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Image 1: Swedish Match General snus


Snus is a traditional Scandinavian smokeless tobacco product, used particularly in Sweden, where it is widely used by men and has been regulated as a food product under the Swedish Food Act since the 1970s.1 Snus is available loose or portioned (in pouches resembling tiny tea bags), and consumed by placing the pouch or a pinch between the gum and upper lip for a period of time.

Unlike other smokeless tobacco, snus has a relatively high nicotine delivery and absorption, and relatively lower levels of harmful substances.2 The lower levels of toxins are generally attributed to how it is manufactured and stored.3 Although it is generally accepted that the health hazards of using snus are much less than for smoking, uncertainties about the long-term impacts remain. Studies have shown associations between snus use and pancreatic cancer, and linked snus use to type 2 diabetes, fatal heart attacks, heightened blood pressure, and preterm birth and stillbirths.45678

Public health interest in snus began following observations of the so-called ‘Swedish Experience’, which attributes Sweden’s low smoking prevalence, and resulting low occurrence of smoking related diseases, to high rates of snus use among Swedish men. With the evidence that snus is considerably less harmful than smoking2, and that smokers smoke because they are addicted to the nicotine (and as mentioned above snus has a relatively high nicotine delivery and absorption), this raises the potential for lives to be saved if smokers could switch to using nicotine in a less hazardous form than a cigarette.3910

From 2002, large transnational tobacco companies increasingly invested in snus, and more recently, nicotine pouches, which do not contain tobacco leaf. Philip Morris International gained significant interests in both products when it acquired Swedish Match in 2022. 

Product regulation

The European ban on snus sales has been repeatedly legally challenged by the industry, and a strong lobby from Sweden. Meanwhile, a peer-reviewed study found there was relatively little control on promotions and illegal snus sales via the Internet.11

For detailed, up to date information on regulation at country level, see the searchable database on the Tobacco Control Laws website, published by the Campaign for Tobacco Free Kids (CTFK).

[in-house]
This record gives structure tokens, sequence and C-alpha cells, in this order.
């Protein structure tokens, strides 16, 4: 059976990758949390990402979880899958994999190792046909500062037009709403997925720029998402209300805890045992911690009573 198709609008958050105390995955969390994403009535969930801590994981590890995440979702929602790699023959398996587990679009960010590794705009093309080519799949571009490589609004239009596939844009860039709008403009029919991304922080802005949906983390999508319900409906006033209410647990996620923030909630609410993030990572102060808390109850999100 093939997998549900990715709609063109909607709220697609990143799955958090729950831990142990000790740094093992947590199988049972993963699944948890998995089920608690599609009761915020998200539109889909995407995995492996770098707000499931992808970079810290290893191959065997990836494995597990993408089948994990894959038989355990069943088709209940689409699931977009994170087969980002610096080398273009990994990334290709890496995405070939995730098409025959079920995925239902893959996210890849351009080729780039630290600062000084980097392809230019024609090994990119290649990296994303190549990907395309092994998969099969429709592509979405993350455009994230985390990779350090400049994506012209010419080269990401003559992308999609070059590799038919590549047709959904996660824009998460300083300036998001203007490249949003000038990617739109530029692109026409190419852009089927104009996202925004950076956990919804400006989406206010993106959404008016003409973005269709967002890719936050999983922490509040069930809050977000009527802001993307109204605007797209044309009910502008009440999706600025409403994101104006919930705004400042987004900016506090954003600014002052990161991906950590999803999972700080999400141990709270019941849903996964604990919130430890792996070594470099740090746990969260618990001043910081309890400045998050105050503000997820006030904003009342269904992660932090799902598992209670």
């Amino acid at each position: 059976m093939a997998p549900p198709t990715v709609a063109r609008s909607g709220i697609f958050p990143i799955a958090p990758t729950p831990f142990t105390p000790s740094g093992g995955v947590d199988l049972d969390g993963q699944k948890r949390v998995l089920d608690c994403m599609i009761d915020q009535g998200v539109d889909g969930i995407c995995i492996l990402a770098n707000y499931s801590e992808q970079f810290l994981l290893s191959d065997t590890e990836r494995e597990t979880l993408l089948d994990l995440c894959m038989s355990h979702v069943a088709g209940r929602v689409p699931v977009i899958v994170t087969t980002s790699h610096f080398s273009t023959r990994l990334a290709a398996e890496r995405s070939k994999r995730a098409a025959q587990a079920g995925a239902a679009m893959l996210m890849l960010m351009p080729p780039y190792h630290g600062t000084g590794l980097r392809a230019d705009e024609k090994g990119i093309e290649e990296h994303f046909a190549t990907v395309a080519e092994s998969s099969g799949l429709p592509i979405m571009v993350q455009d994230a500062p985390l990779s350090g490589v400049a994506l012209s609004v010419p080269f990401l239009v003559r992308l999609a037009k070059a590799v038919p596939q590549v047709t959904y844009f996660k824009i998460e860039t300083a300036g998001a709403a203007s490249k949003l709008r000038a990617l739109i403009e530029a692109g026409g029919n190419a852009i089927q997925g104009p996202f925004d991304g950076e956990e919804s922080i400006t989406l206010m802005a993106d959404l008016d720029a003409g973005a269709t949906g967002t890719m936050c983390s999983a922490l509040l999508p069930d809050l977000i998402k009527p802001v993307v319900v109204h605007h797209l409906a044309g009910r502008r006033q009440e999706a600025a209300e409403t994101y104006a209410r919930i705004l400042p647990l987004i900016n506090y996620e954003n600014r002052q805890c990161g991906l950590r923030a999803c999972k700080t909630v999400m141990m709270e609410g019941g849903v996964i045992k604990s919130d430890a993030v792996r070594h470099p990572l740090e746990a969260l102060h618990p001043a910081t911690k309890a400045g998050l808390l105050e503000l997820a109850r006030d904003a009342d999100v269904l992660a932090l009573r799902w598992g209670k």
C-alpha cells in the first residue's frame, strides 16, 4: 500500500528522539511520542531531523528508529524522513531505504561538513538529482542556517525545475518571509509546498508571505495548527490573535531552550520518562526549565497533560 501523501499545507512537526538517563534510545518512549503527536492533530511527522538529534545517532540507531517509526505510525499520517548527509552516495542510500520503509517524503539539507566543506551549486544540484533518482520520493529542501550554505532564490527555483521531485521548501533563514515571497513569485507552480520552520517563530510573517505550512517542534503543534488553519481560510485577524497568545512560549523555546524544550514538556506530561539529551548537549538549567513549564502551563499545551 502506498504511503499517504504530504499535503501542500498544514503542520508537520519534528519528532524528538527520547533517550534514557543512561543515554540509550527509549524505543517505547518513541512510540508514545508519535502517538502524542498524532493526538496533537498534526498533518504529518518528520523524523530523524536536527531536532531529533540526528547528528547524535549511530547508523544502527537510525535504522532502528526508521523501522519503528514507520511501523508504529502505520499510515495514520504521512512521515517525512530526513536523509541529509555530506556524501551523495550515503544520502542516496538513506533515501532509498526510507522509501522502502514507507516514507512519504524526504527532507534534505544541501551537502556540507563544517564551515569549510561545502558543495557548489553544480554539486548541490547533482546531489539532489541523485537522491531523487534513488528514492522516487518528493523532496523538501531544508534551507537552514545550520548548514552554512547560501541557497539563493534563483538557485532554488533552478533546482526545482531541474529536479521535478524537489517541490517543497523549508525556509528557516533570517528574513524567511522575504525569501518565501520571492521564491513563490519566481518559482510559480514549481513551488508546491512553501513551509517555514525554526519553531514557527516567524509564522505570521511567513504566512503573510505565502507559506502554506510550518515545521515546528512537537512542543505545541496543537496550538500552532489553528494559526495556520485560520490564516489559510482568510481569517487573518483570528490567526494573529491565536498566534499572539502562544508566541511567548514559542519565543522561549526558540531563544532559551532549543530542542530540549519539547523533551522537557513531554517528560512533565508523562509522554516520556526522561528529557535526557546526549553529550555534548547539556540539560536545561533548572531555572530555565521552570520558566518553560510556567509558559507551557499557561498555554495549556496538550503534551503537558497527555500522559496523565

The Policy Scan Project, by the Institute for Global Tobacco Control (at Johns Hopkins University) tracks and reports regulatory approaches to newer products around the world, including nicotine pouches.

For countries that are parties to the WHO Framework Convention on Tobacco Control (FCTC) progress towards implementation of relevant articles, including newer products, is detailed in the FCTC implementation database.12

TobaccoTactics Resources

TCRG Research

For a comprehensive list of all TCRG publications, including TCRG research that evaluates the impact of public health policy, go to the Bath TCRG’s list of publications.

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  1. Swedish Food Regulations, Food Act (Livsmedelslagen SFS 2006:804). 2006
  2. abRoyal College of Physicians. Harm reduction in nicotine addiction: helping people who can’t quit. A report by the Tobacco Advisory Group of the Royal College of Physicians. 2007, RCP: London
  3. abJ. Foulds, L. Ramstrom, M. Burke, et al. Effect of smokeless tobacco (snus) on smoking and public health in Sweden. Tobacco Control, 2003. 12(4), p. 349-359.
  4. J. Luo , W. Ye, K. Zendehdel, et al., Oral use of Swedish moist snuff (snus) and risk for cancer of the mouth, lung, and pancreas in male construction workers: a retrospective cohort study. Lancet, 2007, Jun 16;369(9578),2015-20
  5. A. Roosaar, A.L. Johansson, G. Sandborgh-Englund, et al., A long-term follow-up study on the natural course of snus-induced lesions among Swedish snus users. International Journal of Cancer, 2006. 119(2), p. 392-397.
  6. P.G. Persson, S. Carlsson, L. Svanstrom, et al., Cigarette smoking, oral moist snuff use and glucose intolerance. Journal of internal medicine, 2000. 248(2), p. 103-110.
  7. A.K. Wikstrom, S. Cnattingius, M.R. Galanti, et al., Effect of Swedish snuff (snus) on preterm birth. BJOG: An International Journal of Obstetrics & Gynaecology, 2010. 117(8),p. 1005-1010
  8. Scientific Committee on Emerging and Newly Identified Health Risks (SCENIHR), Health Effects of Smokeless Tobacco Products. 2008, European Commission: Brussels
  9. J.E. Henningfield, K.O. Fagerstrom. Swedish Match Company, Swedish snus and public health: a harm reduction experiment in progress? Tobacco Control, 2001. 10 (3), p 253-257
  10. K.O. Fagerstrom, E.B. Schildt. Should the European Union lift the ban on snus? Evidence from the Swedish experience. Addiction, 2003. 98, p 1191-1195
  11. S. Peeters, A.B. Gilmore, How online sales and promotion of snus contravenes current European Union legislation, Tobacco Control, 2013; 22:266-273
  12. World Health Organisation, WHO report on the global tobacco epidemic 2021: addressing new and emerging products, August 2021
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